*Disclaimer: This is not some subtle way of trying to tell everyone I'm getting married--I'm just talking about the concept, okay? So cool yer jets, any anxious family members (especially of the elder generation) who might be reading this. All in good time, all in good time.

Friday, October 07, 2005

Other places

Someone asked recently in this discussion forum what people had learned from living in other places and teaching, and it really made me think. I have only lived* in two other countries in my life, though I've traveled to a few more, and I've also only lived in three other states, aside from the one I was born in.

That may be impressive by some people's standards, but by the time he was my age, my dad had already lived in five countries on three and a half different continents. Anyway, whether I am well-traveled by your standards or not, I have definitely learned some stuff from teaching and from living in other places:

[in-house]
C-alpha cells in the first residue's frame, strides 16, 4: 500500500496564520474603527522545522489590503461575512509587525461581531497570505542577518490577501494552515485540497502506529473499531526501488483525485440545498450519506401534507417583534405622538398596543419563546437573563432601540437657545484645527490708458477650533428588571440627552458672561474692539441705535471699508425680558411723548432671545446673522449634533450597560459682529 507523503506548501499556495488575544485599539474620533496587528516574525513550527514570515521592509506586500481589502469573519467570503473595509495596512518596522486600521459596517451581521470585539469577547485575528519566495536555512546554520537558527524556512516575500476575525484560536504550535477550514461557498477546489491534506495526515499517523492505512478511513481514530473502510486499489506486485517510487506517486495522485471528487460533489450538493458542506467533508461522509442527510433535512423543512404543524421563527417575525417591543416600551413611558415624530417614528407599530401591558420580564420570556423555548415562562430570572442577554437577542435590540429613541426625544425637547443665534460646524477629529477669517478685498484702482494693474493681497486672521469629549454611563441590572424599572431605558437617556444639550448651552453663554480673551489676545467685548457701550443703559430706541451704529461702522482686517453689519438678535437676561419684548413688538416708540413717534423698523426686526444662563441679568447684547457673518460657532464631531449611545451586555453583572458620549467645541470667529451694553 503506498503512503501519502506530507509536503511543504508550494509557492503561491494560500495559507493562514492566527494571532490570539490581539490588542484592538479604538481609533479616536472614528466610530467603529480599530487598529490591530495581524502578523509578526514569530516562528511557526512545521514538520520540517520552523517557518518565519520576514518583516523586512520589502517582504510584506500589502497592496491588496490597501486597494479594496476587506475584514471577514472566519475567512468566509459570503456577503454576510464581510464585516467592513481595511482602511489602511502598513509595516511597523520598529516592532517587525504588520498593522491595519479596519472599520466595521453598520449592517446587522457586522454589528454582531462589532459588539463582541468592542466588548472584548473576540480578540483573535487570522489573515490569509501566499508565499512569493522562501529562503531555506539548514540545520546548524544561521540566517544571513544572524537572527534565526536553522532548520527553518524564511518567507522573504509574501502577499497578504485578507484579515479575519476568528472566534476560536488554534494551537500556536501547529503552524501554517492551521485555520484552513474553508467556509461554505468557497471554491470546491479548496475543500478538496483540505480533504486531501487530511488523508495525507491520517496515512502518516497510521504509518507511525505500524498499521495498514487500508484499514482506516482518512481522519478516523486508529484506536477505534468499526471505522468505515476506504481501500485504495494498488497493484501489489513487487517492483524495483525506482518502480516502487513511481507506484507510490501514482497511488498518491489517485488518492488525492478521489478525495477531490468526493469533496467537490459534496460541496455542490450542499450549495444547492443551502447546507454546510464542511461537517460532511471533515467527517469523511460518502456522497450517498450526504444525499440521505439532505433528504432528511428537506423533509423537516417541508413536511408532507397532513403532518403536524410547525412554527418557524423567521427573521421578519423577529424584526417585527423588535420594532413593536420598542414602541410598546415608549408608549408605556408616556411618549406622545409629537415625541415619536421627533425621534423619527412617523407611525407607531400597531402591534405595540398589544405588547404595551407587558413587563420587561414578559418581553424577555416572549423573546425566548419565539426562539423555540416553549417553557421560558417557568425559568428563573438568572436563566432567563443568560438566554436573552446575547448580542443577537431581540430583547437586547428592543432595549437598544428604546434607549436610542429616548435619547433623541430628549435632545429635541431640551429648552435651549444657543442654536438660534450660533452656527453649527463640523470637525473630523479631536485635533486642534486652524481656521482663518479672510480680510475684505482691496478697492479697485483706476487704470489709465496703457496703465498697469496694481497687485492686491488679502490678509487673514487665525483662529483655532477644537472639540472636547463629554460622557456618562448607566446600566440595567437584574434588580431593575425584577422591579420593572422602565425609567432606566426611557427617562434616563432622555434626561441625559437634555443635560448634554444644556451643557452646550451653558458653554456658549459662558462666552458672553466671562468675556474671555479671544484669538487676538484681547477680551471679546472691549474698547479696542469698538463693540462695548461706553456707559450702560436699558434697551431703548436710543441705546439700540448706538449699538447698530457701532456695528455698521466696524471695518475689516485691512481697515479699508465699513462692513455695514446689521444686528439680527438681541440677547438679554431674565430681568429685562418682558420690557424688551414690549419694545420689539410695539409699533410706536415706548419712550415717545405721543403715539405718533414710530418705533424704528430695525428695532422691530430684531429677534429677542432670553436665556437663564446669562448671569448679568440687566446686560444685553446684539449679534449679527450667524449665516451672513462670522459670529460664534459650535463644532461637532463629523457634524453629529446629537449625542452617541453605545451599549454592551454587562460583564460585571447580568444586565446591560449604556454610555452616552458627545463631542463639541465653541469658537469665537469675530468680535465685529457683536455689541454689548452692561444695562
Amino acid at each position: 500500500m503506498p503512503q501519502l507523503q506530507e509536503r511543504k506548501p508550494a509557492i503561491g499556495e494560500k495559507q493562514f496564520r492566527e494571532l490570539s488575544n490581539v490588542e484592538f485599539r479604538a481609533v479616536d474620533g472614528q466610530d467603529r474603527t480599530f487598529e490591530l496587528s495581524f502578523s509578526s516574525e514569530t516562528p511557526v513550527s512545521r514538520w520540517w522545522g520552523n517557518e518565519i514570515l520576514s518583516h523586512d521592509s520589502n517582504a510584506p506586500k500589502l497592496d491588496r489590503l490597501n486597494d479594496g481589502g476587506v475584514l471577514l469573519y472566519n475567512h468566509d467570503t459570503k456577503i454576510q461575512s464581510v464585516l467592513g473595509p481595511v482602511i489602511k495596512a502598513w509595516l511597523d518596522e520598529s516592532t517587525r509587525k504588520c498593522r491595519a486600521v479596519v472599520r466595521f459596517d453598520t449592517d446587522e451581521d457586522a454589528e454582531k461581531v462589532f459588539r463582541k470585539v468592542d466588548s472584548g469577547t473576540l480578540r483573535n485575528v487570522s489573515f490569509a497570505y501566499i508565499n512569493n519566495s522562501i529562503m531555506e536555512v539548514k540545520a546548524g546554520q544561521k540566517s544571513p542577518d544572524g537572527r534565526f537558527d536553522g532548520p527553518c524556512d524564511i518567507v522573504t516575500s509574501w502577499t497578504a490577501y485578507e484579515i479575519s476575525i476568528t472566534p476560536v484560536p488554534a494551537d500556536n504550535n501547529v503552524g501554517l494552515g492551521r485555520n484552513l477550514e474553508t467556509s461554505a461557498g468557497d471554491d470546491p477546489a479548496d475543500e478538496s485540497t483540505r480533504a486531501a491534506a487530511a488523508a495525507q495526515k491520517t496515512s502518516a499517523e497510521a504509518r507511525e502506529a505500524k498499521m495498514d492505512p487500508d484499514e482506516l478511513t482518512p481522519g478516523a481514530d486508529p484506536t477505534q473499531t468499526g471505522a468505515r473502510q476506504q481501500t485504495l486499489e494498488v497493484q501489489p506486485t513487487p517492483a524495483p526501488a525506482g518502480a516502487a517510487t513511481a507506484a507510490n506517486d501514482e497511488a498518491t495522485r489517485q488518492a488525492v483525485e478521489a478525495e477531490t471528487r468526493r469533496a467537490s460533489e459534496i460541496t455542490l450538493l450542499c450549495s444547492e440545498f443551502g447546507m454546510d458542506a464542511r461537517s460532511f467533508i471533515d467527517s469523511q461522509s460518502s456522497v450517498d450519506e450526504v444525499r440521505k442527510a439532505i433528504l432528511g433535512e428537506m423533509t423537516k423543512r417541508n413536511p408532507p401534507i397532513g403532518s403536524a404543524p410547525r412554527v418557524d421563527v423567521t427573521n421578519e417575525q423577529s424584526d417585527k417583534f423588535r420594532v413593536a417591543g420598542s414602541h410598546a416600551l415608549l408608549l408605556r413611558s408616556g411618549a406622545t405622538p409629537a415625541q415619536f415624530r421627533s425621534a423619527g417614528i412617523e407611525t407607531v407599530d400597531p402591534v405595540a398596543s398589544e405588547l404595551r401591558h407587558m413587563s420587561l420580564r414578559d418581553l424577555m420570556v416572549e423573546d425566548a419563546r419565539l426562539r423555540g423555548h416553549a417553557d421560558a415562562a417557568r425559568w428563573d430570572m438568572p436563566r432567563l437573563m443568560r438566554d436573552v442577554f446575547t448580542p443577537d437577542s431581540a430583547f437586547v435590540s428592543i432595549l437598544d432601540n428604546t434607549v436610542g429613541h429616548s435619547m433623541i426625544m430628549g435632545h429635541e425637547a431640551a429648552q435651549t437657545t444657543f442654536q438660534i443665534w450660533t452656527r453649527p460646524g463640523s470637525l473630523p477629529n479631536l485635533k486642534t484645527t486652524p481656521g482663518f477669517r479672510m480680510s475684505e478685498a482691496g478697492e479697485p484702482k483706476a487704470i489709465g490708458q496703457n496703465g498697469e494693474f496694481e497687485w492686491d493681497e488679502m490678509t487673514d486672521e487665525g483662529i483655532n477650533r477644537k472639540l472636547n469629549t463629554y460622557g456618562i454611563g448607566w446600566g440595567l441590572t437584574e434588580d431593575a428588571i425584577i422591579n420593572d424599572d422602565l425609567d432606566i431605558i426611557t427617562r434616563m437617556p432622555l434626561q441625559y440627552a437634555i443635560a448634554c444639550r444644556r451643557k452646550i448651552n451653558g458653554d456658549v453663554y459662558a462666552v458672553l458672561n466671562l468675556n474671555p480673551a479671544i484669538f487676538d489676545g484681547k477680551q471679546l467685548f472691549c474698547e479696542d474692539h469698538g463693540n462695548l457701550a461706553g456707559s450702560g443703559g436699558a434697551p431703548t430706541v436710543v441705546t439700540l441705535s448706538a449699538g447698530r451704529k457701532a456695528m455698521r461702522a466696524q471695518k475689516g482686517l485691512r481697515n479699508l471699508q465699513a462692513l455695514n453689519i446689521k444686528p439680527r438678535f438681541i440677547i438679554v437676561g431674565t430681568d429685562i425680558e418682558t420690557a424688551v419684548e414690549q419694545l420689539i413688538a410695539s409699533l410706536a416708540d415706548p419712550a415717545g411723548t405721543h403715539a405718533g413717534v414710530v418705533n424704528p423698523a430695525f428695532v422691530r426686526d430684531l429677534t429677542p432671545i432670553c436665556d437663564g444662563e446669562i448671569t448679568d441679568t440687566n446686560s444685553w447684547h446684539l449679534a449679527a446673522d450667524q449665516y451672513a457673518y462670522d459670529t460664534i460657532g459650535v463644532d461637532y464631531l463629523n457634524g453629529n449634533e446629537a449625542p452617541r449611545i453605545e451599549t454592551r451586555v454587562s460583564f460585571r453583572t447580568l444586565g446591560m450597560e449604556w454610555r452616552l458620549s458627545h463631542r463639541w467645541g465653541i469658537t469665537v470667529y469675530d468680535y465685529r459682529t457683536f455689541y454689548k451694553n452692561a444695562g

Patience. Lots and lots of it.

Tolerance for heat and cold and wet. Even when I'm not on a camping trip.

The importance of sunblock when you're living under an ozone hole.

If you don't want to eat 10 times your body weight every time you visit someone, you had better eat really slowly and always make it look like you're taking seconds without actually taking much food. Same goes for alcohol consumption.

Most of the time, it's actually nicer to have a friend show up at your door unannounced than to make elaborate get-together plans the week before.

When to laugh at myself, and when to stand up for myself.

Always to carry a packet of kleenex or a small amount of toilet paper with me. Always.

Food from street vendors is usually delicious. Even if it makes you sick.

It's good to try anything once. Unless I have solid proof that it will kill me, get me incarcerated, or do that to someone else.

Even people with strong stomachs and lots of travel experience get altitude sickness. Coca leaf tea is a good thing. Other coca leaf products not so much.

Drinking with friends around a bonfire on the beach beats a nightclub any day. Especially if there's a guitar involved.

Rotisserie chicken and french fries are soooo much better than fast food.

Teaching others is a great way to learn about yourself. For me, it showed me that I am braver, smarter, more adaptable and kookier than I had ever thought.

Getting lost is a part of life. Asking for directions is a good idea.